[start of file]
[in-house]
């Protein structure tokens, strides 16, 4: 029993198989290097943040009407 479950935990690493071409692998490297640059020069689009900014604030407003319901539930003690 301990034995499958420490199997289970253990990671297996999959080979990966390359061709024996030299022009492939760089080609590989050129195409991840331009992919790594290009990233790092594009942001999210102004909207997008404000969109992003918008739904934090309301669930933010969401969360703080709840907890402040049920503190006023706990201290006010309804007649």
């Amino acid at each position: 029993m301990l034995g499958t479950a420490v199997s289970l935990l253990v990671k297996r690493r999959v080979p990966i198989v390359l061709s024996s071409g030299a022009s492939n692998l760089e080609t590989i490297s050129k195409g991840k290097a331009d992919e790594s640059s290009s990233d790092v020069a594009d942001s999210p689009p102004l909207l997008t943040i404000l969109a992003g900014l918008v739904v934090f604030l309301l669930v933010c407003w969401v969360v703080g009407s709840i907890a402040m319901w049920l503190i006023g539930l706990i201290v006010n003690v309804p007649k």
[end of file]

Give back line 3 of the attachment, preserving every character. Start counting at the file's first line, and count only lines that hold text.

């Amino acid at each position: 029993m301990l034995g499958t479950a420490v199997s289970l935990l253990v990671k297996r690493r999959v080979p990966i198989v390359l061709s024996s071409g030299a022009s492939n692998l760089e080609t590989i490297s050129k195409g991840k290097a331009d992919e790594s640059s290009s990233d790092v020069a594009d942001s999210p689009p102004l909207l997008t943040i404000l969109a992003g900014l918008v739904v934090f604030l309301l669930v933010c407003w969401v969360v703080g009407s709840i907890a402040m319901w049920l503190i006023g539930l706990i201290v006010n003690v309804p007649k």